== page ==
Fam­i­lies must strive to pro­vide best care, re­ha­bil­i­ta­tion at home

China Daily (USA) - - FRONT PAGE - By ZHOU WENTING in Shanghai zhouwent­ing@chi­

Zhou Mi, a 16-year-old from Shanghai, was wear­ing pants and long sleeves to cover the red blis­ters on her arms and legs. Both her cheeks also were blis­tered.

Sit­ting in a wheel­chair, she ap­peared much younger than she is. Zhou has Epi­der­mol­y­sis bul­losa, also called EB, the name for a group of rare ge­netic con­di­tions that re­sult in easy blis­ter­ing of the skin and mu­cous mem­branes in the eyes, mouth, esoph­a­gus and res­pi­ra­tory tract, and for which there is no cure.

The wounds of­ten be­come ul­cer­ated, the skin is re­peat­edly af­fected and pa­tients suf­fer life­long pain.

“But don’t shed any tears for her,” said Zhou Yingchun, the teen’s father, who spends hours once ev­ery two days clean­ing her blis­ters. “She gets the best fam­ily care of her fel­low pa­tients.”

Ac­cord­ing to doc­tors, be­fore medicines be­come avail­able to treat most pa­tients with rare dis­eases, their fam­i­lies must pro­vide the best care they can and re­ha­bil­i­ta­tion at home so that the pa­tients can be suf­fi­ciently healthy to qual­ify for med­i­cal treat­ment when it does be­come avail­able.

“Even for pa­tients with rare dis­eases where ther­a­pies are avail­able, stan­dard fam­ily care is cru­cial to im­prov­ing their qual­ity of ev­ery­day life to the max­i­mum, post­pon­ing dis­ease de­vel­op­ment and ex­tend­ing life,” said Ding Jie, vice-chair­woman of the Ex­pert Com­mit­tee of Di­ag­no­sis, Treat­ment and Se­cu­rity of Rare Dis­eases with the Na­tional Health Com­mis­sion. Ding is also a pro­fes­sor of pe­di­atrics at Pek­ing Univer­sity First Hospi­tal.

China has about 25 mil­lion pa­tients with rare dis­eases, with 80 per­cent of these cases in­her­ited. About 30 per­cent of pa­tients do not live be­yond the age of 5.

Treat­ment is avail­able for only 6 per­cent of rare dis­eases, but most peo­ple can­not af­ford it, med­i­cal ex­perts said.

Zhou Yingchun said that al­though his daugh­ter wears pants and long-sleeved shirts ev­ery day, her skin fre­quently blis­ters. When­ever a blis­ter de­vel­ops, it must be punc­tured and the wound has to be ban­daged.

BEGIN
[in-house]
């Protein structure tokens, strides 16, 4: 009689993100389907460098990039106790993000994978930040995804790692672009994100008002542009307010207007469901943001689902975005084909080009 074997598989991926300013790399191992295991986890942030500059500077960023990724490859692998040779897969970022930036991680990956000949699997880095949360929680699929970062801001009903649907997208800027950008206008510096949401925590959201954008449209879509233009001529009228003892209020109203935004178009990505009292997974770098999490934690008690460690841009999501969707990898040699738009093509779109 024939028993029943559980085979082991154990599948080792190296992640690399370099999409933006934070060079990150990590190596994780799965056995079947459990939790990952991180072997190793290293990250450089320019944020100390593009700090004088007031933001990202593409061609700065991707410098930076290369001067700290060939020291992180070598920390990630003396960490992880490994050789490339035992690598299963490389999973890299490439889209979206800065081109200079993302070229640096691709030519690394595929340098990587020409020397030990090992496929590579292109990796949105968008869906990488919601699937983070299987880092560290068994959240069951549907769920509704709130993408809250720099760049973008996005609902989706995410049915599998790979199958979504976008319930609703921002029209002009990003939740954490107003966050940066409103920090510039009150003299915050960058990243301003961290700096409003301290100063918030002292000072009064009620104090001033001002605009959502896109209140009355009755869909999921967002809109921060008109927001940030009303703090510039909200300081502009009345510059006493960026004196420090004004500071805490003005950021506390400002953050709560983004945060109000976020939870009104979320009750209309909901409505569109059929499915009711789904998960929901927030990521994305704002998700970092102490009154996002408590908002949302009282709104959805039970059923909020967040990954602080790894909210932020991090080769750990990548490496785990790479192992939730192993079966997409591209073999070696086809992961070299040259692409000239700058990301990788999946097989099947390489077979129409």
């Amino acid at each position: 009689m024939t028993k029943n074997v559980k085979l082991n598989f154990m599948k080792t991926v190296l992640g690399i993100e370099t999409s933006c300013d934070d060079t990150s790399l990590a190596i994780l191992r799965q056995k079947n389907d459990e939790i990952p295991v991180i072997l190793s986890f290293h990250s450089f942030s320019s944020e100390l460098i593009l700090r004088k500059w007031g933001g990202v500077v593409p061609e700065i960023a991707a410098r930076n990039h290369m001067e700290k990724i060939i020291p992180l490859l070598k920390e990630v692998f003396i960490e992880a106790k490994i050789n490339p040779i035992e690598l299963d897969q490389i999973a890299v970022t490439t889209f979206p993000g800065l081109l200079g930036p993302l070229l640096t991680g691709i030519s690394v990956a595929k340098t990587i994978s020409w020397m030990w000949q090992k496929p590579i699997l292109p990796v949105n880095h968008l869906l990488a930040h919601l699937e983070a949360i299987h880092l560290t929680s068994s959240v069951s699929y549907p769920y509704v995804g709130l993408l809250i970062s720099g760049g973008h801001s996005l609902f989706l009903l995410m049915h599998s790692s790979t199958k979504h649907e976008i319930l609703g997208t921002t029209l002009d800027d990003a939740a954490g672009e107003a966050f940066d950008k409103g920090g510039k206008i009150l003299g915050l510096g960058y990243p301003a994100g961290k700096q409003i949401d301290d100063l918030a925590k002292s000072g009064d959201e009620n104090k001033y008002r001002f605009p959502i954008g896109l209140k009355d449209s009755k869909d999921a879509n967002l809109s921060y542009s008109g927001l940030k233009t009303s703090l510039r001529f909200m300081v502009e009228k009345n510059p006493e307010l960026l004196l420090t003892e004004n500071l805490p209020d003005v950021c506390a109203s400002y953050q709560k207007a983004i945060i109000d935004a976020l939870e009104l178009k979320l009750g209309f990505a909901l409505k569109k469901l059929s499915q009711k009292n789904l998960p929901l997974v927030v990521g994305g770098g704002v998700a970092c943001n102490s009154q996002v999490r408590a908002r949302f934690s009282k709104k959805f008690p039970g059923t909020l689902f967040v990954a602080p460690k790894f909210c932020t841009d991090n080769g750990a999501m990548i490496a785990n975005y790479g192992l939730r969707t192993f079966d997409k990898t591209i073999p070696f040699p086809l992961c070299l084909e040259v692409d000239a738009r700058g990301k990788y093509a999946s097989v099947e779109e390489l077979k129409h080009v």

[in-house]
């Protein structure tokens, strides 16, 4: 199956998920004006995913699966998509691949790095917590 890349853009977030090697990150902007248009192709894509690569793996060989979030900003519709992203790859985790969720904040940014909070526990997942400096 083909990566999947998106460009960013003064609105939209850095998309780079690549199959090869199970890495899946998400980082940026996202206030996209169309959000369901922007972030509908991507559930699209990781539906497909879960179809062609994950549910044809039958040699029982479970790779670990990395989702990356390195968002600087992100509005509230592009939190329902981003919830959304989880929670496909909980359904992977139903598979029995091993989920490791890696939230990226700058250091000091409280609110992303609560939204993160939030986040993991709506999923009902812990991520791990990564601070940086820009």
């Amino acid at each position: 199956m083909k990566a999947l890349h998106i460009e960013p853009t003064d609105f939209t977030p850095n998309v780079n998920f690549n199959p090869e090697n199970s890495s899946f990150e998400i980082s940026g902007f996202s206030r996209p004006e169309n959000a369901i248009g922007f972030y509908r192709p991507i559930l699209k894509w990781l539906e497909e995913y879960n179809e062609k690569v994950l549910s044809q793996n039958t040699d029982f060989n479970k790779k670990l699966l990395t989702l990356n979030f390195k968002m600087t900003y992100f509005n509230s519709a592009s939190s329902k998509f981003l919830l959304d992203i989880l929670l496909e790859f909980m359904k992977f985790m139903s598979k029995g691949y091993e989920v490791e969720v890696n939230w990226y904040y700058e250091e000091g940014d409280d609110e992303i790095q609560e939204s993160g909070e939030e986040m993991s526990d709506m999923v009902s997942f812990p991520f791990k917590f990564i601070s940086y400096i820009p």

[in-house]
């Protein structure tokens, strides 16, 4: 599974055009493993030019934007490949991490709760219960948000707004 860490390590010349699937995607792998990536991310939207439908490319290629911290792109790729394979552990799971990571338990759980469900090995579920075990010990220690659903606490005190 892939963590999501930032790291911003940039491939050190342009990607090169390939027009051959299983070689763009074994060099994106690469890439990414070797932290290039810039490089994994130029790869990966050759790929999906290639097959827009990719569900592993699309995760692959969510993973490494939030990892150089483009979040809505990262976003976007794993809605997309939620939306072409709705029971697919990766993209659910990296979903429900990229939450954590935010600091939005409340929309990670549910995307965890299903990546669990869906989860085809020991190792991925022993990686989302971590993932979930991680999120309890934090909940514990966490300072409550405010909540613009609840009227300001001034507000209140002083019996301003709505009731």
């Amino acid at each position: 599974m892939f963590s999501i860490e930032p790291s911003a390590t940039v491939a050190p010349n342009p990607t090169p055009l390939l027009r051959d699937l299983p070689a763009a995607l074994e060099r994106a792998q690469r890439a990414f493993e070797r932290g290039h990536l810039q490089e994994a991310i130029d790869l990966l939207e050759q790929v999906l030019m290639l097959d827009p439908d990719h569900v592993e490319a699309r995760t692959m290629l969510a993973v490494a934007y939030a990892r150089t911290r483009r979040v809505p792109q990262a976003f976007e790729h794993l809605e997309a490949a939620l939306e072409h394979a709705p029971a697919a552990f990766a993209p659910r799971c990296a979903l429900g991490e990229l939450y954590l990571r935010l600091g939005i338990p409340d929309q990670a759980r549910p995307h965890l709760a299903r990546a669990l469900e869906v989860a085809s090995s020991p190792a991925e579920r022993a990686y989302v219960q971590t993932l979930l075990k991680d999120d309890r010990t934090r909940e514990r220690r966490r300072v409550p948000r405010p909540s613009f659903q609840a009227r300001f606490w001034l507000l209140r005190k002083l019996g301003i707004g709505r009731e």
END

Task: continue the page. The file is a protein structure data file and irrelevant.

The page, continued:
“The skin is like liq­uid, rather than be­ing solid,” said the father, who four years ago set up the Shanghai De­bra But­ter­fly Ba­bies Care Cen­ter, which now has more than 800 pa­tients from all over the coun­try with Epi­der­mol­y­sis bul­losa.

Zhou Yingchun said soft food must be pre­pared for his daugh­ter as the mu­cous mem­brane in her mouth is frag­ile. Be­cause of the tight­ened skin, pa­tients’ hands form fists. The aver­age life span for those with this dis­ease is around 40.

Velo Zou was born in Shanghai in Novem­ber 2014. He was di­ag­nosed with spinal mus­cu­lar at­ro­phy, also known as SMA, a ge­netic dis­or­der that af­fects mus­cle con­trol, and which af­flicts 30,000 to 50,000 peo­ple in China.

When Velo was 9 months old, doc­tors pre­dicted that he could live for as long as two years. About 95 per­cent of SMA pa­tients die 18 months af­ter birth.

Velo, which means “bi­cy­cle” in French, has a 6-year-old sis­ter, Giro, which means “cir­cle” in Ital­ian. Their father, Zou Cheng, is a cy­cling en­thu­si­ast.

Velo’s mother, Zhang Ying, said they pro­vide the best care at home for the boy, who can­not sit by him­self and has difficulty in cough­ing, hold­ing a pen and go­ing to the toi­let.

Res­pi­ra­tory dis­eases can be fa­tal for such chil­dren, as they can­not cough to clear their throats. Velo’s par­ents bought a ma­chine to help him cough that cost 40,000 yuan ($5,835). He also has a tai­lor-made wheel­chair and a stand­ing frame, which helps him to prac­tice stand­ing to avoid bone de­for­mity.

The pro­por­tion of SMA pa­tients who use such sup­port­ive devices is very low, said Wang Yi, a pe­di­atric neu­rol­o­gist at the Chil­dren’s Hospi­tal of Fu­dan Univer­sity in Shanghai.

Only 2 per­cent of these pa­tients use ma­chines to help them cough, and 34 per­cent have never re­ceived re­ha­bil­i­ta­tion train­ing, ac­cord­ing to a sur­vey this year of 821 di­ag­nosed pa­tients na­tion­wide, Wang said.